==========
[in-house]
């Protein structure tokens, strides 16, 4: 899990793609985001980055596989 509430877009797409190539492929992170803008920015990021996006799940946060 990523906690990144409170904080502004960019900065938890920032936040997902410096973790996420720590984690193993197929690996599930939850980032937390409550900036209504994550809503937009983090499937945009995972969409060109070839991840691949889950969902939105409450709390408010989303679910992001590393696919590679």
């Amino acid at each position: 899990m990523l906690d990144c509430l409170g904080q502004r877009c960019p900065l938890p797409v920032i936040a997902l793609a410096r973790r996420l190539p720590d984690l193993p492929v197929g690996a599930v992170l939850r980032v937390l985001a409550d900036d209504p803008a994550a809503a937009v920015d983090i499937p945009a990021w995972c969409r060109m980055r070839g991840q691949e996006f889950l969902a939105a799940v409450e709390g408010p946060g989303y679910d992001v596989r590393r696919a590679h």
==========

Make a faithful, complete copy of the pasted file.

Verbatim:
[in-house]
């Protein structure tokens, strides 16, 4: 899990793609985001980055596989 509430877009797409190539492929992170803008920015990021996006799940946060 990523906690990144409170904080502004960019900065938890920032936040997902410096973790996420720590984690193993197929690996599930939850980032937390409550900036209504994550809503937009983090499937945009995972969409060109070839991840691949889950969902939105409450709390408010989303679910992001590393696919590679």
């Amino acid at each position: 899990m990523l906690d990144c509430l409170g904080q502004r877009c960019p900065l938890p797409v920032i936040a997902l793609a410096r973790r996420l190539p720590d984690l193993p492929v197929g690996a599930v992170l939850r980032v937390l985001a409550d900036d209504p803008a994550a809503a937009v920015d983090i499937p945009a990021w995972c969409r060109m980055r070839g991840q691949e996006f889950l969902a939105a799940v409450e709390g408010p946060g989303y679910d992001v596989r590393r696919a590679h």